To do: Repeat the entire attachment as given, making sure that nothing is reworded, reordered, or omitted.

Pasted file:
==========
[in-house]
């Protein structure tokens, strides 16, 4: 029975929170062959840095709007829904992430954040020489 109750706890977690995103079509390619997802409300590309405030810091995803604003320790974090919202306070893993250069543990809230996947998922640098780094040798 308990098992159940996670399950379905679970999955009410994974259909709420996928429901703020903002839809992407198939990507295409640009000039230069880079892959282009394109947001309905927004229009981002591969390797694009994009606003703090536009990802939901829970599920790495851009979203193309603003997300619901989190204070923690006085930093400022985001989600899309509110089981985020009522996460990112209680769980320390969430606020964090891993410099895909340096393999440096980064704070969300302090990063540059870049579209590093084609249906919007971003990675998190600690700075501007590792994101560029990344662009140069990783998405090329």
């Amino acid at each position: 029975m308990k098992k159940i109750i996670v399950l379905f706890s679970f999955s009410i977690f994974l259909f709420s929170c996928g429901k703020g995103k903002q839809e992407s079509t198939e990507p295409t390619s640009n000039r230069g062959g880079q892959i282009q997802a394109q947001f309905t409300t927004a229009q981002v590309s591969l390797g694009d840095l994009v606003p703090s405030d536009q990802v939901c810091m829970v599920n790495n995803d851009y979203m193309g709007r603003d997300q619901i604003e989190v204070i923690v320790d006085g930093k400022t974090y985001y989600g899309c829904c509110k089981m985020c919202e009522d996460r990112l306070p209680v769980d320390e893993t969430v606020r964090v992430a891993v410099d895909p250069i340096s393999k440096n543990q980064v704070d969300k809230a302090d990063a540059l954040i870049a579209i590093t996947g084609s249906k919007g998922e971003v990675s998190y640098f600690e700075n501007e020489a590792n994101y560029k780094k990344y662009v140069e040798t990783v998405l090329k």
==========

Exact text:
[in-house]
């Protein structure tokens, strides 16, 4: 029975929170062959840095709007829904992430954040020489 109750706890977690995103079509390619997802409300590309405030810091995803604003320790974090919202306070893993250069543990809230996947998922640098780094040798 308990098992159940996670399950379905679970999955009410994974259909709420996928429901703020903002839809992407198939990507295409640009000039230069880079892959282009394109947001309905927004229009981002591969390797694009994009606003703090536009990802939901829970599920790495851009979203193309603003997300619901989190204070923690006085930093400022985001989600899309509110089981985020009522996460990112209680769980320390969430606020964090891993410099895909340096393999440096980064704070969300302090990063540059870049579209590093084609249906919007971003990675998190600690700075501007590792994101560029990344662009140069990783998405090329």
């Amino acid at each position: 029975m308990k098992k159940i109750i996670v399950l379905f706890s679970f999955s009410i977690f994974l259909f709420s929170c996928g429901k703020g995103k903002q839809e992407s079509t198939e990507p295409t390619s640009n000039r230069g062959g880079q892959i282009q997802a394109q947001f309905t409300t927004a229009q981002v590309s591969l390797g694009d840095l994009v606003p703090s405030d536009q990802v939901c810091m829970v599920n790495n995803d851009y979203m193309g709007r603003d997300q619901i604003e989190v204070i923690v320790d006085g930093k400022t974090y985001y989600g899309c829904c509110k089981m985020c919202e009522d996460r990112l306070p209680v769980d320390e893993t969430v606020r964090v992430a891993v410099d895909p250069i340096s393999k440096n543990q980064v704070d969300k809230a302090d990063a540059l954040i870049a579209i590093t996947g084609s249906k919007g998922e971003v990675s998190y640098f600690e700075n501007e020489a590792n994101y560029k780094k990344y662009v140069e040798t990783v998405l090329k």